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Journal of Economics and Sustainable Devel opment ISSN 2222-1700 (Paper) ISSN 2222-2855 (O nline) Vol.3, No.9, 2012

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of Economics and Sustainable Devel opment ISSN 2222-1700 (Paper) ISSN 2222-2855 (O nline) Vol.3, No.9, 2012

Consumers’ Willing ness to pay for Improved Wate r Services in Ilorin M etropolis of Kwara State, Nigeri a.

Bolarinwa Omonona 1

Odunola Adeniran 2 *

1.

Department of Agricultural Economics, University of Ibadan, Iba dan, Nigeria.

2

Forestry Res earch Institute of Nigeria, P.M.B. 5054, Jericho Hill, I badan, Nigeria * Em ail of the corresponding author: chrisabel_t@yahoo.c om

Abstract This study assesses the Consumers’ Willingness to pay for improved water services in Il orin metropolis; Kwara State, Nigeria. Multistage sampling techniqe was used to select sample for data collecti on from areas that have access to pipe-borne water and th ose that do not in Ilorin South and Ilorin West. Da ta were collected with

questionnaires and oral interview fr om 90 respondents. Data collected were analysed wi th descriptive statistics and a logit model-based contigent v aluation. The results show that the mean age of the r espondents is 40 years,

m various sources. The

mean willingness to pay of househ olds for the improved water services is 1023.18 nai ra. Age, education and price significantly influence the wil lingness to pay by households in the area. This im ply that households are willing to pay for improved water supply because of the benefits attached to it. Keywords: willingness to pay, hous eholds, contigent valuation, water

52.22% of them have post second ary education, 34.44% have sufficient water fro

1. Introduction Water is literally the source of life on earth. The human body is 70% water. People beg in to feel thirsty after a

loss of only 1% of body fluids and risk death if fluid loss nears 10% (Park, 2002). Much

affects humanity, especially in the

supply, that is, water that is easily accessible, adequate in quantity, free from contamin ation, safe and readily available throughout the year. The re can be no state of positive health and well-bei ng without safe water.

Haddadin (2001) opined that econo mic and social development, environment and public

and the extent of its availability. provision of services that can be

requirements of human, animal, an d plant life, water is needed to create jobs and genera te incomes to maintain

acceptable living standards for in dividuals, families and society at large. It is also

environment and maintain acceptabl e personal and household hygiene standard. In developing countries, consu mption of unsafe food and water continue to be one of the major causes of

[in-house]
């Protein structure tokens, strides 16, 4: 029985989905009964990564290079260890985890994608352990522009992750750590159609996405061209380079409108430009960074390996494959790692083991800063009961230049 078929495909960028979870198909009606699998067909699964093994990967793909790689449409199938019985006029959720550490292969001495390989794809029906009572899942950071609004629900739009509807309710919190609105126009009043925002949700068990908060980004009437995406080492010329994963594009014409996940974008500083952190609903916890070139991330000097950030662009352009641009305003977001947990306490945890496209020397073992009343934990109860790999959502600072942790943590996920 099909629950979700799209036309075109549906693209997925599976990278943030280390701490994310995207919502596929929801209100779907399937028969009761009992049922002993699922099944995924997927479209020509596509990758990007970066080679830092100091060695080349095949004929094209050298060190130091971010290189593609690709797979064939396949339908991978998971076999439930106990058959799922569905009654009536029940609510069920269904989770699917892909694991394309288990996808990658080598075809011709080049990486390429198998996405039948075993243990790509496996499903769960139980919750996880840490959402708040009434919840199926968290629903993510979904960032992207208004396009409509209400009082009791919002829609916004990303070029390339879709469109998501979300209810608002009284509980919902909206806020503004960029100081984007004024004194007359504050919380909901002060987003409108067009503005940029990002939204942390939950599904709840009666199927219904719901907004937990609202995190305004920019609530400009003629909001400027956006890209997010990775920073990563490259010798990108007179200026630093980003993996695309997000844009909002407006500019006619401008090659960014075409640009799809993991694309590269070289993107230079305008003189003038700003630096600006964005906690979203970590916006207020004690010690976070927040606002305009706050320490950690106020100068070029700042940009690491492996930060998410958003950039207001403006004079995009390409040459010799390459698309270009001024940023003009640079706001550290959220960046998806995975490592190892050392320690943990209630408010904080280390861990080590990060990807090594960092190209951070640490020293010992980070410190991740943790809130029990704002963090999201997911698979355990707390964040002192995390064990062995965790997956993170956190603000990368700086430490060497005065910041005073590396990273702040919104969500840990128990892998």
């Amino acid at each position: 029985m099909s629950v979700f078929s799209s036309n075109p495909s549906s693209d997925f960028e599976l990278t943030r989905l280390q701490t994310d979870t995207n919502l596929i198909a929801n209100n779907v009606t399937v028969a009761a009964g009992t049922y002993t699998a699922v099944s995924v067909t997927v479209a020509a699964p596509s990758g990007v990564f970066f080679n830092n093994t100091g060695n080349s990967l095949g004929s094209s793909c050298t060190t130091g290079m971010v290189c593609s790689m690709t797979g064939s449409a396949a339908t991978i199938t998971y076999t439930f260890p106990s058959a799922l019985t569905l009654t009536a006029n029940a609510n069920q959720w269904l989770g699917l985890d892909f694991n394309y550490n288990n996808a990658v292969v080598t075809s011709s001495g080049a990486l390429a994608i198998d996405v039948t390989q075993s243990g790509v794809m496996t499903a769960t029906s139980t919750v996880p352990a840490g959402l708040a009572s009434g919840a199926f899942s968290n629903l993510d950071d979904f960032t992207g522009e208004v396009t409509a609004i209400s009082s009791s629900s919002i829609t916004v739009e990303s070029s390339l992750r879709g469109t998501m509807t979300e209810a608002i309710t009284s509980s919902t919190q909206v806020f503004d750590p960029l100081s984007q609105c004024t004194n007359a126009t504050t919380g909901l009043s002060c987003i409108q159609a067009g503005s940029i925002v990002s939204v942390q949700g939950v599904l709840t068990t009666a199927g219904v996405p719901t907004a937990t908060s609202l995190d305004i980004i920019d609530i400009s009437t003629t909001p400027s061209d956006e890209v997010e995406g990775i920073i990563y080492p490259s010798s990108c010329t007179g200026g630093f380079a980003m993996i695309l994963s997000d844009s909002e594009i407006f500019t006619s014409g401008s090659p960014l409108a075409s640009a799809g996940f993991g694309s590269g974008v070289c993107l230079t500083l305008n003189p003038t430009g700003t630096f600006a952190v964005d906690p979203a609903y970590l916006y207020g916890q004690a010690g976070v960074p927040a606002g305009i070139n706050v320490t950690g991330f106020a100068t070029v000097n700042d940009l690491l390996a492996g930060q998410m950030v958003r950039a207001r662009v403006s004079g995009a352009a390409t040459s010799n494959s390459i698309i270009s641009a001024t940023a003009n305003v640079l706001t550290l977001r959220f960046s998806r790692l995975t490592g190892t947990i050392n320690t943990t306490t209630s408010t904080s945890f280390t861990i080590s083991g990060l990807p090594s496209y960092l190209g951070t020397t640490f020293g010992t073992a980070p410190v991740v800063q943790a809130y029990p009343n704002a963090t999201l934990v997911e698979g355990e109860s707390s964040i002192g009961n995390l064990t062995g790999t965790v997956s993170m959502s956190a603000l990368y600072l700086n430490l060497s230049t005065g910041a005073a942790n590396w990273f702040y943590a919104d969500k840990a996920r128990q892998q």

preventable morbidity and mortal ity, especially due to malnutrition, food- and wat er-borne diseases, and

individual, family, and society (WHO 2009). T he International Water

Management Institute estimates that 3 to 3.5 million hectares of agricultural land in develo ping countries are being

irrigated with raw or diluted wastew ater. The Center for Disease Control estimates that ove r 4.5 billion people may

result in cancers, liver

diseases, and retarded growth in chi ldren. Reduced human health generally results in red uced labor productivity

and lower returns to human capital accumulation (e.g. schooling and training), and there fore reduced livelihood outcomes both in the short and the l ong runs. Water is one of the most valua ble natural resources vital to the existence of any fo rm of life. An adequate

most important precondition for sustaining huma n life, for maintaining

supply of safe, clean water is the

ecosystems that support all life an d for achieving sustainable development (Topfer, 19 98). Irrespective of its

importance, a global paucity of saf e drinking water had been established (UN, 2002; U NEP, 2002; WHO and

UNICEF, 2004). Specifically UN

18% of the world’s

population lack access to safe drink ing water. The consequence of the failure to provide s afe water is that a large

proportion of human beings have re sorted into the use of potentially harmful sources of water. The implications

associated economic loss to the

of the ill-health which and wholesome water

health hinge on water

developing countries can be traced to lack of safe

There is no economic activity, whether in product ion of commodities or accomplished or sustained without water. In additio n to meeting the basic

needed to preserve the

be chronically exposed to aflatoxin s, a toxic fungus which may occur in staple crops and

(2002) reports that 1.1billion people representing